Previewing the Cereal Box for Greater Reading ComprehensionOn April 29, 2017 by abah guru
Reading more efficiently can be a product of knowing what to read, why you are reading it, and previewing it before you read. That tool, known as looking for schema , is similar to reading the back of a cereal box. When you were a child, you probably enjoyed holding the box in front of you while you ate. You were usually looking at the largest and brightest pictures to give yourself a feel for the game or the puzzle on the box, and then you would take in the smaller details after you had decided if you wanted to play that game. That strategy can be used for reading to increase our understanding of the material before us. Schema, the book's "map" for understanding content, can be found in several places including in each chapter, paragraph, or even each sentence. We can use the schema to work through our reading more quickly by previewing the "largest" and "brightest" pieces of information in the text before we read.
Doing this will help to increase some of the common roadblocks to reading comprehension. Our brains like to be in their "comfort zone" and as a result, when we read we will often find that we can not remember what we read. It's like we were not really reading as our brains relaxed as the words just washed over us. Or, similarly, we do not really engage with the material before we read it because we fail to know the purpose or goal of the reading. We are not really sure what we will gain from the reading, so we just gloss over the words. But if we apply intentional reading skills such as knowing our purpose for reading, expecting to obtain specific information from the book, and using the book's schema to help us, not only will the reading go faster, but we will understand more, retain it longer , And be able to apply the information to our studies.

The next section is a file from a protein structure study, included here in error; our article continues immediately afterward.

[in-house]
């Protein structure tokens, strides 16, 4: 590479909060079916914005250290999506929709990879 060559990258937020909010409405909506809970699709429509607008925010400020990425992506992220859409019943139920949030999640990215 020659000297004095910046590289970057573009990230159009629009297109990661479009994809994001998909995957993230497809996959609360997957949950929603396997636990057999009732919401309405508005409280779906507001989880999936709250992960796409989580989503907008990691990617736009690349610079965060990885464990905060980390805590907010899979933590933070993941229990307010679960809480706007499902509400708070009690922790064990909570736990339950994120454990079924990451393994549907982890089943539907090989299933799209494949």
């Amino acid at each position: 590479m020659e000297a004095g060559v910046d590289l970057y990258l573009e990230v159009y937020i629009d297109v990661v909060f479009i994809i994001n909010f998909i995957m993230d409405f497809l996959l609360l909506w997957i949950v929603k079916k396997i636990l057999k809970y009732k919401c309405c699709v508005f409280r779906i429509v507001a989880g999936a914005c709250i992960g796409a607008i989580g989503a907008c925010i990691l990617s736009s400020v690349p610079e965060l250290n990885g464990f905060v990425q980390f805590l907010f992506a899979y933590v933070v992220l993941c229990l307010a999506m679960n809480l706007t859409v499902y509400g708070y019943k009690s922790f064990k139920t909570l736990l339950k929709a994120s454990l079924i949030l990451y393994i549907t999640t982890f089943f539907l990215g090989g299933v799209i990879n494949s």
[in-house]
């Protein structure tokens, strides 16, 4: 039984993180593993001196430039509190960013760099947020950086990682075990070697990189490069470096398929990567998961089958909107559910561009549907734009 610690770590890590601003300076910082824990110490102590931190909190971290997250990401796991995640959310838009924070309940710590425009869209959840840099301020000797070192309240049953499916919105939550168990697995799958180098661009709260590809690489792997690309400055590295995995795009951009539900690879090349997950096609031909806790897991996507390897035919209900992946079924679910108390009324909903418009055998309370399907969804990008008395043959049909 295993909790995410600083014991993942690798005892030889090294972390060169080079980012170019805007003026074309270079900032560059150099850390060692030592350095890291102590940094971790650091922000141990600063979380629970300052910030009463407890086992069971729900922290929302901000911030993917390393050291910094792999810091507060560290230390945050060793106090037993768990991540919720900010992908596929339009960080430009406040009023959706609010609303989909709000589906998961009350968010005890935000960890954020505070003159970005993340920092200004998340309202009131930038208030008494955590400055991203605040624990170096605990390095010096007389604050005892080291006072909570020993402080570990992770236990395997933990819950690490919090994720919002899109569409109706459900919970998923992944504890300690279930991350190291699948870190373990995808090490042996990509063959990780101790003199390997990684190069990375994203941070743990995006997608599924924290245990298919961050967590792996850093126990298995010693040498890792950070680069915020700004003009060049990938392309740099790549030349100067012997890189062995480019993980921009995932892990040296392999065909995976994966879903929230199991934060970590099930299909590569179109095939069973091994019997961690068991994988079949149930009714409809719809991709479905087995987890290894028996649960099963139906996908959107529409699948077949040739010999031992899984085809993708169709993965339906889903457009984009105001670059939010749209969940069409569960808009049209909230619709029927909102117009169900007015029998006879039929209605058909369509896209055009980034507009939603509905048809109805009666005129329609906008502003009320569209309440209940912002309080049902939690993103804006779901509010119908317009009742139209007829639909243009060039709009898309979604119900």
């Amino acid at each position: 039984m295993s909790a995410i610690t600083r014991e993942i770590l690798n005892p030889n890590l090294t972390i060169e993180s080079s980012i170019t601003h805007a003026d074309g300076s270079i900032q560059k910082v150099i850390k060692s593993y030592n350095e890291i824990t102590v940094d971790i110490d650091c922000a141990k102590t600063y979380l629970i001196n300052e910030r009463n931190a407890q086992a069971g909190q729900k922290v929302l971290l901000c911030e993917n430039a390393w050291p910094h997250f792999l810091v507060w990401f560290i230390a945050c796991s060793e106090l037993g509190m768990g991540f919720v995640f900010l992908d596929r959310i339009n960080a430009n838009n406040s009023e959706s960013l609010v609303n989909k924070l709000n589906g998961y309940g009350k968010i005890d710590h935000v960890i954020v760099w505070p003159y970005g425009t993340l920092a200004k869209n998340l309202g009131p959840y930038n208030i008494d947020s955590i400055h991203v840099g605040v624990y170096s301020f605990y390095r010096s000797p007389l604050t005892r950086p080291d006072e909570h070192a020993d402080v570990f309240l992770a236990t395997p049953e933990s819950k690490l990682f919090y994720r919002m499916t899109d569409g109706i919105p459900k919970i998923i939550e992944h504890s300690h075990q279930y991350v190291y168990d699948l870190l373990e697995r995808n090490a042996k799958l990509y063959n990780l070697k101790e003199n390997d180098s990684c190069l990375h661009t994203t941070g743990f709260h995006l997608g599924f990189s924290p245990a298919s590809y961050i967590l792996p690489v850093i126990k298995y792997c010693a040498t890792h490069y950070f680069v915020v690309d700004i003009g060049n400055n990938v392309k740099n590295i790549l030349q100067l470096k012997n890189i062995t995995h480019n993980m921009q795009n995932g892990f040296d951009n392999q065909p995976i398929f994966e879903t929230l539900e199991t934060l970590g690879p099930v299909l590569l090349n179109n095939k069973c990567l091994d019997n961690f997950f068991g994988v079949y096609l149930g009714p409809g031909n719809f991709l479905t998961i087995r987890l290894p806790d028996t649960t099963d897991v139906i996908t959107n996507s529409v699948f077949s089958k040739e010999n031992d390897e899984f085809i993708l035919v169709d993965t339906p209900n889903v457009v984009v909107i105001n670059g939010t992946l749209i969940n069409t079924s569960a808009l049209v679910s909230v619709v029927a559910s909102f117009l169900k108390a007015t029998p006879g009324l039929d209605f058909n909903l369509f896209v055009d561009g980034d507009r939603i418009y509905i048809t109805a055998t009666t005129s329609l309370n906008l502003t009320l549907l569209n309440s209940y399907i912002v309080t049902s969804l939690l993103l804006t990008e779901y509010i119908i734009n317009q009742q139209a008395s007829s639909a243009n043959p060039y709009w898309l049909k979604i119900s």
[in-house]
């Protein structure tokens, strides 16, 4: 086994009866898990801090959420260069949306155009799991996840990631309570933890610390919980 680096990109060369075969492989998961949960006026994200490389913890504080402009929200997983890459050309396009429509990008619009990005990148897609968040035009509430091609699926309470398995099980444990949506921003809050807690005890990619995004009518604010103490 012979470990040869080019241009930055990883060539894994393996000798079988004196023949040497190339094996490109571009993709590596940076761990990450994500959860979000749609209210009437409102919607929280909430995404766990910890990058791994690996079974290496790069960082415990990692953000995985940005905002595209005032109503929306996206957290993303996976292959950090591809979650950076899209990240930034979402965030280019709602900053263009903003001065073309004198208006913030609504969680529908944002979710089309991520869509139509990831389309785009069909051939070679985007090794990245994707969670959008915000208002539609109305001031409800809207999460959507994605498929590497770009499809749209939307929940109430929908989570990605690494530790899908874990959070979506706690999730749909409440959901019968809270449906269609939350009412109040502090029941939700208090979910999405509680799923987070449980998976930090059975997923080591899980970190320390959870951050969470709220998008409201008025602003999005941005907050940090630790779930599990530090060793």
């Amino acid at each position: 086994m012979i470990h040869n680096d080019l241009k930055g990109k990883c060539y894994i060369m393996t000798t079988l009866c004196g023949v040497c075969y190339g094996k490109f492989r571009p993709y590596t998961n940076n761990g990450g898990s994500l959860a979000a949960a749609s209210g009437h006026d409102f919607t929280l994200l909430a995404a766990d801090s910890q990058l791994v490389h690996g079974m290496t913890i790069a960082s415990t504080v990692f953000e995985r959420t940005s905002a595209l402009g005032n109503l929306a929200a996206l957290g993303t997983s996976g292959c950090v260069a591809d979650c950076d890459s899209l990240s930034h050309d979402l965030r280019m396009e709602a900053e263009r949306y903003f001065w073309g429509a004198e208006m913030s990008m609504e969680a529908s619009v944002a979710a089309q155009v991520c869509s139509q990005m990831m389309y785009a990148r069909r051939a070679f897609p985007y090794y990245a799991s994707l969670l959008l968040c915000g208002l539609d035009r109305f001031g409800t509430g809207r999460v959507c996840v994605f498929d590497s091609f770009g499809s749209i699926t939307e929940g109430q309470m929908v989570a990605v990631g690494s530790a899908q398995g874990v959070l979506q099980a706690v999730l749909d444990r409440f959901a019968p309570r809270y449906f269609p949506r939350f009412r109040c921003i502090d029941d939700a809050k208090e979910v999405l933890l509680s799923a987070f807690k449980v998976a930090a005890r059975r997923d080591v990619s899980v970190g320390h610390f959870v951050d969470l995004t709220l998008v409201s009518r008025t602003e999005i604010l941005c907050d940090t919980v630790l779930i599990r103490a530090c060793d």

So where do we find this schema? It can be found in the nouns and verbs, primarily. Those are the words that have "weight" and carry the meaning in any text, and they provide the anchor for the descriptive texts that are coming. Authors also add schema in larger chunks at several specific points in their writing. Topic sentences are a good example of this, as well as the opening and closing chapters of every book. By previewing the opening and closing chapters, or the first and last paragraphs of a chapter, or even the topic sentences of the paragraphs, we can get a pretty good idea of what the author is going to say in that section. If we do this prior to reading the material, focusing on the nouns and verbs in each area, we will have all of the necessary mental "hangars" in which to add the descriptive information when we finally read the text, so increasing our comprehension and Learning of the material at hand.
Taking a few short minutes to look for schema in the reading material before you read it will make a world of difference in how you process and understand the content of what you are about to read. While it might seem odd to preview the reading before you read it, it is a tool that every child can tell you has value, purpose, and great reward!